The stupa finial on top of the pyramidal structure.
A statue of Mucalinda protecting the Buddha in Mucalinda Lake, Mahabodhi Temple
293x293px
The temple as it appeared in 1899, shortly after its restoration in the 1880s
Bodhgaya. Buddha image in the main temple.
Bodh Gaya quadriga relief of the sun god Surya riding between pillars (detail of a railing post), 2nd–1st century BCE.
The temple undergoing repairs (from January, 2006).
Bodh Gaya Chedi Replica at Wat Yansangwararam, Chonburi Province, Thailand
Bodh Gaya Sunga pillar.
Bodh Gaya Sunga railing.
Bodh Gaya Sunga railing.
Bodh Gaya Sunga railing.
Bodh Gaya Sunga railing.
1903 photograph.
Bodh Gaya original railings, Indian Museum, Calcutta.
Bodh Gaya original railings, Indian Museum, Calcutta.
Railing post.
Another railing post.
Bodhi tree.
Bodhi Tree.
Dharmacakra.
Medallion.
Adoration of the Bodhi tree.
Elephant.
Centaur.
Horse.
Winged lion.
Cow nourishing her calf.
Bull.
The Jetavana Garden at Sravasti.
Padakusalamanava Jataka.<ref>The Padakusalamanava Jataka, in which a horse-headed ogress falls in love with one of her preys, and the Bodhisattva (the future Buddha) is born of their union. In: Didactic Narration: Jataka Iconography in Dunhuang with a Catalogue of Jataka Representations in China, Alexander Peter Bell, LIT Verlag Münster, 2000 pp. 15ff</ref>
Padakusalamanava Jataka.
Woman with child and goat.
Devotee and grottoe.
Amorous scene (drawing).
Amorous scene.
Miraculous River crossing.
Miraculous river-crossing (drawing)
Devotee and apsara.
Visit of Indra to the Indrasala Cave.
Kalpa drum.
Lakshmi lustrated by elephants.
Music scene.
Palace scene, Sibi Jataka.
Ploughing scene.
Devotee.
Devotee.
Devotee.
Apsara.
Apsara (drawing).
Vegetal medallion.
Plaster copy and reconstruction of original Sunga railing.
Railing.
Post relief (plaster copy).
Adoration of the wheel of the Law (plaster copy).
Flower Design decorated with gold leaves.
Decorated railing.

Representations of the early temple structure meant to protect the Bodhi tree are found at Sanchi, on the toraṇas of Stūpa I, dating from around 25 BCE, and on a relief carving from the stupa railing at Bhārhut, from the early Shunga period (c.

Greco-Buddhist art

Style of Buddhist visual art that developed in modern northwestern Pakistan in the ancient Gandhara civilization of the northwestern Indian subcontinent, It is the artistic manifestation of Greco-Buddhism, a cultural syncretism between Ancient Greek art and Buddhism.

Gandharan Buddha, 1st-2nd century AD
The Buddha and a naked Vajrapani in a frieze at Jamal Garhi, Gandhara.
Buddhist expansion in Asia: Mahayana Buddhism first entered the Chinese Empire (Han dynasty) through Silk Road during the Kushan Era. The overland and maritime "Silk Roads" were interlinked and complementary, forming what scholars have called the "great circle of Buddhism".
The Indo-Greek Kingdoms in 100 BC.
Silver coin depicting the Greco-Bactrian king Demetrius I (200–180 BC) wearing an elephant scalp, symbol of his conquest of India. Back: Herakles, holding a lion skin and a club resting over the arm. The text reads: ΒΑΣΙΛΕΩΣ ΔΗΜΗΤΡΙΟΥ – BASILÉŌS DĒMĒTRÍOU "of King Demetrius".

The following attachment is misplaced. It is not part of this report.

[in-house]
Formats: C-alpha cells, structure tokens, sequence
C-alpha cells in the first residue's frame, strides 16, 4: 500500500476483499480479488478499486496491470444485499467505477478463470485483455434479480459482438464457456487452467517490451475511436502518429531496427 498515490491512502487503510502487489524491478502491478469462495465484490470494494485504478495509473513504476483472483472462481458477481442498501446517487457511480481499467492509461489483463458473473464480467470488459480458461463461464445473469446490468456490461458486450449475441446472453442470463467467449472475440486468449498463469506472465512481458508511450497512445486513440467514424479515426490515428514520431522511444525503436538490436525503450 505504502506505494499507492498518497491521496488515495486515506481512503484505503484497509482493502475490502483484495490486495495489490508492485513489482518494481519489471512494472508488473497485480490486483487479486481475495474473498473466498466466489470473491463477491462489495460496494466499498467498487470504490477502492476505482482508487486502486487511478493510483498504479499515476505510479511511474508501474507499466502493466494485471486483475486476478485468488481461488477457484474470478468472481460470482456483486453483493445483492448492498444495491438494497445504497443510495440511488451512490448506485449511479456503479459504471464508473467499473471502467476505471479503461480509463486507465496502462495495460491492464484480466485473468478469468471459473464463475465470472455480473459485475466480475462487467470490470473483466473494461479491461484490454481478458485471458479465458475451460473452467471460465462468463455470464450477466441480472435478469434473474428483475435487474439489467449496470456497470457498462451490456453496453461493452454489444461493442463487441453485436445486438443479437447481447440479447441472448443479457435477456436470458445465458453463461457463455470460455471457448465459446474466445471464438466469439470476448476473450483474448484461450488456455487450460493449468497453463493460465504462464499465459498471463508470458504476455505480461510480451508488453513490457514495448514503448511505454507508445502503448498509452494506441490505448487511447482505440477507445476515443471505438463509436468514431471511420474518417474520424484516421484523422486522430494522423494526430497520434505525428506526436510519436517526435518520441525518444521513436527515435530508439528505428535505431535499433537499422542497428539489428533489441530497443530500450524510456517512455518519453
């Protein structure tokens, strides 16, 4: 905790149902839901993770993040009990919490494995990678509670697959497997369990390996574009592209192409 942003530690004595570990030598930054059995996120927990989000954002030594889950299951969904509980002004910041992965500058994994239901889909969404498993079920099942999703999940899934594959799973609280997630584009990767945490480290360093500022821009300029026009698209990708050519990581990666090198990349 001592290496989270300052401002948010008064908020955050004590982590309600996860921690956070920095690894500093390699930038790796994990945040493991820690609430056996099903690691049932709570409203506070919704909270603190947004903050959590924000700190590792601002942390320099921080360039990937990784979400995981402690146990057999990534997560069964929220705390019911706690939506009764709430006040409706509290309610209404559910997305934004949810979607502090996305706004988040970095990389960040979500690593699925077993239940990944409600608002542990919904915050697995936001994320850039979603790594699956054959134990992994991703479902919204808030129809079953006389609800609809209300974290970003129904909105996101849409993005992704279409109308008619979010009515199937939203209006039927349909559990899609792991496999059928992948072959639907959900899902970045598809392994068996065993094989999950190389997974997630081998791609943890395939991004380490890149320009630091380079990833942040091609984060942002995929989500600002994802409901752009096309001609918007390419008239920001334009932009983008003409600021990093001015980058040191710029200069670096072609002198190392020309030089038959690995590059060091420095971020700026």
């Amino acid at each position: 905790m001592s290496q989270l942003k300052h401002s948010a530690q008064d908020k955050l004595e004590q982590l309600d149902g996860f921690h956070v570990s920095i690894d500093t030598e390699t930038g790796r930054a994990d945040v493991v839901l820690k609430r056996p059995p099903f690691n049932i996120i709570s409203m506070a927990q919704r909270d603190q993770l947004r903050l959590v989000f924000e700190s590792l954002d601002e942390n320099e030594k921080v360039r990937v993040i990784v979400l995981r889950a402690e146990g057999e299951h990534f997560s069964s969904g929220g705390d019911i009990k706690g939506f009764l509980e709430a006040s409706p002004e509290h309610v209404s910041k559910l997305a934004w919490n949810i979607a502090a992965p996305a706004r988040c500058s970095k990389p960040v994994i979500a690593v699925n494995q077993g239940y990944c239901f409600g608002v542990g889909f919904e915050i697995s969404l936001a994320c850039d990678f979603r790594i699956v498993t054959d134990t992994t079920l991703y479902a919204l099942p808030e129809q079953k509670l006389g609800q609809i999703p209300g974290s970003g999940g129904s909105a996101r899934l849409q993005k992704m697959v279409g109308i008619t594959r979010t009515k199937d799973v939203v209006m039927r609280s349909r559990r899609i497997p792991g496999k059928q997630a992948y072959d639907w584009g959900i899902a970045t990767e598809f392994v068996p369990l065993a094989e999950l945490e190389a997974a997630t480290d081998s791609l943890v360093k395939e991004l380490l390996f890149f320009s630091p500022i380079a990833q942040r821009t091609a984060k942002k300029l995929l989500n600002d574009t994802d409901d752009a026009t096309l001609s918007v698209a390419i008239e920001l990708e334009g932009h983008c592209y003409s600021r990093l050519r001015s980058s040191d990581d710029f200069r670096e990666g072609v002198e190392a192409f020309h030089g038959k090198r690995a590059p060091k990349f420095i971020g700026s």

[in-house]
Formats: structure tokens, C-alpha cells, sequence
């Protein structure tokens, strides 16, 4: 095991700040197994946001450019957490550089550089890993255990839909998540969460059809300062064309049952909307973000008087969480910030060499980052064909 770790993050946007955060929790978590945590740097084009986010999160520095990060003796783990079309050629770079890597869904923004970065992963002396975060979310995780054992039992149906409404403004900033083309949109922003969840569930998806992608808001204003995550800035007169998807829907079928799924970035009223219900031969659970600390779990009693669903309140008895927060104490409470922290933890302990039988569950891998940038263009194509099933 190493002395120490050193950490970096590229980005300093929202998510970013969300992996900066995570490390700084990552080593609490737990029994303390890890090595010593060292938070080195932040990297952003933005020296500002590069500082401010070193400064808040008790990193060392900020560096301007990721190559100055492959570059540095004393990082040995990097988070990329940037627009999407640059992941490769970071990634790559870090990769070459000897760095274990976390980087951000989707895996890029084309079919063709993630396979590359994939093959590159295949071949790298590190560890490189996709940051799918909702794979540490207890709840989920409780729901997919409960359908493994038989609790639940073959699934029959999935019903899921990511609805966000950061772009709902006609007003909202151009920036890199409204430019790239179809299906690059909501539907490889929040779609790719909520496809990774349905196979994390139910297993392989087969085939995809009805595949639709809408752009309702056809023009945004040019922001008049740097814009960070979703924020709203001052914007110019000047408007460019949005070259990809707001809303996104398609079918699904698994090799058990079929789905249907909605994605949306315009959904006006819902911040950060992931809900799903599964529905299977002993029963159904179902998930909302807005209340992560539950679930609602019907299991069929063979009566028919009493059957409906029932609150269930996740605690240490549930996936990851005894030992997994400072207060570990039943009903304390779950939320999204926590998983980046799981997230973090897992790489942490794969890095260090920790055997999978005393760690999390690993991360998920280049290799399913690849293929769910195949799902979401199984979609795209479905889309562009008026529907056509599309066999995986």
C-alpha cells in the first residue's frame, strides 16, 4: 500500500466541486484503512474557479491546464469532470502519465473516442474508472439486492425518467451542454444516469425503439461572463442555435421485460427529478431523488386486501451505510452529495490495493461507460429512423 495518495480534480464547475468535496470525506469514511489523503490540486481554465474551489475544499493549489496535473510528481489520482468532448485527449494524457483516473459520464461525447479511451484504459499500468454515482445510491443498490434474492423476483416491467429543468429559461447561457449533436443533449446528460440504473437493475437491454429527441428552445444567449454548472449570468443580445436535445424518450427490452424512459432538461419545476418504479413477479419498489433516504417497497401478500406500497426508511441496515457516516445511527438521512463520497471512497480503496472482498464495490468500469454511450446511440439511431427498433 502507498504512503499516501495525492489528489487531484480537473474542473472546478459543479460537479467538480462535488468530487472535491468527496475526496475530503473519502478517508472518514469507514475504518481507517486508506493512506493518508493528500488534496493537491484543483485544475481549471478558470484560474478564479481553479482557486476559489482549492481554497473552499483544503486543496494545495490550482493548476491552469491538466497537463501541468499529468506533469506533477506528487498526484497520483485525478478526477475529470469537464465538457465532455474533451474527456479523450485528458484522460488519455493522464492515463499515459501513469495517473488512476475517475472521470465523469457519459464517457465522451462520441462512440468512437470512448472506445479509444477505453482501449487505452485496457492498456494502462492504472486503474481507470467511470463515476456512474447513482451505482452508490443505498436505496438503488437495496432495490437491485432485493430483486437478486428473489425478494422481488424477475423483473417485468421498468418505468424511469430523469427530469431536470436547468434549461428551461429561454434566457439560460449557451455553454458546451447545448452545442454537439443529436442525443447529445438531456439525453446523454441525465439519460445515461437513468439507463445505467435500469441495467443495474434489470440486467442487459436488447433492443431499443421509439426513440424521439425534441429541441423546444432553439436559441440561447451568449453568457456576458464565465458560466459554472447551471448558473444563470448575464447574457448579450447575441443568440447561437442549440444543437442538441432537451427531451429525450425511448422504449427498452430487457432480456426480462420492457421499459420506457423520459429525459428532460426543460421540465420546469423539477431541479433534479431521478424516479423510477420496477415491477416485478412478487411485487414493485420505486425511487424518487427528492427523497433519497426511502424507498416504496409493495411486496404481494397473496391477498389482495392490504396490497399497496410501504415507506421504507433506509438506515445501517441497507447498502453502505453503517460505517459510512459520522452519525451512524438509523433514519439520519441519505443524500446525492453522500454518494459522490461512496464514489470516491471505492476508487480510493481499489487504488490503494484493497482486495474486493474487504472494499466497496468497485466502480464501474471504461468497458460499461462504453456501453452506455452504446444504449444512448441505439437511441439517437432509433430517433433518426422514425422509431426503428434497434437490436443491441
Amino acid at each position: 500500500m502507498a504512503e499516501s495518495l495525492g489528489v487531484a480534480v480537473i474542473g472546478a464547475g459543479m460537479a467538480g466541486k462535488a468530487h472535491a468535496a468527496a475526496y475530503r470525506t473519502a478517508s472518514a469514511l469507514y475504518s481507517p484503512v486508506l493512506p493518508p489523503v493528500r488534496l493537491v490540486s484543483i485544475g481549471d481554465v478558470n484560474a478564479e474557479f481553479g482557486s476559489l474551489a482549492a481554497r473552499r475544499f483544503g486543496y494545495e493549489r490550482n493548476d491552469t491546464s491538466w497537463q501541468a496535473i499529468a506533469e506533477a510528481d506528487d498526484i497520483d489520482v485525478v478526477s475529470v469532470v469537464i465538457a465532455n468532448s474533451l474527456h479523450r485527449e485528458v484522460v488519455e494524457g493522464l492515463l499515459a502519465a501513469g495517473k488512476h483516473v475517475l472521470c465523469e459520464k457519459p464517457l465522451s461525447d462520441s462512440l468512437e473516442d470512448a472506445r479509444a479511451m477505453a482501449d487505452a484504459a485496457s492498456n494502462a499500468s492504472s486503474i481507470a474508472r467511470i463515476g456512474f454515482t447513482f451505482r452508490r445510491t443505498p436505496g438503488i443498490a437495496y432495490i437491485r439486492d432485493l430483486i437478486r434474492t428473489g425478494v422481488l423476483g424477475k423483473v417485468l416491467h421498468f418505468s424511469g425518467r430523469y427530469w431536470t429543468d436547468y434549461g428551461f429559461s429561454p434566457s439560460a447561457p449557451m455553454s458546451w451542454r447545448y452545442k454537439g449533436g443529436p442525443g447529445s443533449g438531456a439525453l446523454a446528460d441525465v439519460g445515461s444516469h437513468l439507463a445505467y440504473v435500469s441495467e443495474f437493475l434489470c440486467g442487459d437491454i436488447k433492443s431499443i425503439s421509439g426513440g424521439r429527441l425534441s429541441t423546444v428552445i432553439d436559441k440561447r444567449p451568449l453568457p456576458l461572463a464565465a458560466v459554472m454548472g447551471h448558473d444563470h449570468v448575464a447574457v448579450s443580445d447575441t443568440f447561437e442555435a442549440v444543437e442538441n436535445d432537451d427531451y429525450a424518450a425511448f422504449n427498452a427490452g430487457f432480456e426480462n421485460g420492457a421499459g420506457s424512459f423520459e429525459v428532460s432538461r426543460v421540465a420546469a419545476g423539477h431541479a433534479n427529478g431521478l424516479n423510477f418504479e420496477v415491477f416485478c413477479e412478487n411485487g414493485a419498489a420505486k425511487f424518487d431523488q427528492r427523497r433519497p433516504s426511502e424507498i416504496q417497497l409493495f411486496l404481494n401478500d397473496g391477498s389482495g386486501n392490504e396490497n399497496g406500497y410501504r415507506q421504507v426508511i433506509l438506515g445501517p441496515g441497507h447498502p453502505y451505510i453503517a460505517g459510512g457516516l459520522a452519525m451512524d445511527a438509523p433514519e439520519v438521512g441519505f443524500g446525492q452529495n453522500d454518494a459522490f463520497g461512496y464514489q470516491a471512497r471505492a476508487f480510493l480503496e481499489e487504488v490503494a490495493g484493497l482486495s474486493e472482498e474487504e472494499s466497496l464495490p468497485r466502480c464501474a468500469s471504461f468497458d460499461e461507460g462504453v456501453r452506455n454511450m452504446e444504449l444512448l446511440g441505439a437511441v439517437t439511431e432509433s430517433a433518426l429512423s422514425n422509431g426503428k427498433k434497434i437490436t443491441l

Wine-drinking and music (Detail from Chakhil-i-Ghoundi stupa, Hadda, 1st–2nd century AD).
At Bharhut, the gateways were made by northern (probably Gandharan) masons using Kharosthi marks, while the railings were made by masons exclusively using marks in the local Brahmi script, now in Indian Museum. 150-100 BC.
Statues on the architraves of the torana gateway, associated with Kharosthi marks. 100-75 BC.
the Kharosthi letters were found on the ballusters
The story of the Trojan horse was depicted in the art of Gandhara. British Museum.
The Titan Atlas, supporting a Buddhist monument, Hadda.
Seated Buddha in Hellenistic style, Tapa Shotor, 2nd century AD.
The Seated Buddha, dating from 300 to 500 AD, was found near Jamal Garhi, Pakistan, and is now on display at the Asian Art Museum in San Francisco.
The Buddha teaching. Kushan period. National Museum, Delhi. 2004
An Indo-Corinthian capital from the Butkara Stupa under which a coin of Azes II was found. Dated to 20 BC or earlier (Turin City Museum of Ancient Art).
The Bimaran casket, representing the Buddha, is dated to around 30–10 BC. British Museum.
Fresco describing Emperor Han Wudi (156–87 BC) worshipping two statues of the Buddha, Mogao Caves, Dunhuang, c. 8th century AD
Heracles depiction of Vajrapani as the protector of the Buddha, 2nd century AD, Gandhara, British Museum.
The Bodhisattva Maitreya, 2nd century AD, Gandhara.
The Buddhist gods Pancika (left) and Hariti (right), 3rd century, Takht-i Bahi, Gandhara, British Museum.
Winged Cupids holding a wreath over the Buddha (left:detail), Hadda, 3rd century. Musée Guimet.
Gandhara frieze with devotees, holding plantain leaves, in purely Hellenistic style, inside Corinthian columns, 1st-2nd century AD. Buner, Swat, Pakistan. Victoria and Albert Museum.
An Ichthyo-Centaur, 2nd century Gandhara, Victoria and Albert Museum.
An early Mahayana Buddhist triad. From left to right, a Kushan devotee, the Bodhisattva Maitreya, the Buddha, the Bodhisattva Avalokitesvara, and a Buddhist monk. 2nd-3rd century AD, Gandhara.
A Buddhist coin of Kanishka I, with "Boddo" (=Buddha) in Greek script.
Balustrade-holding Yaksa with Corinthian columns, Madhya Pradesh (?), Shunga period (2nd-1st century BC). Musee Guimet.
Indian relief of probable Indo-Greek king, with Buddhist triratana symbol on his sword. Bharhut, 2nd century BC. Indian Museum, Calcutta.
The Bodhisattva Maitreya, 2nd century, Mathura, 2nd-century AD.
A Bodhisattva, 2nd century, Mathura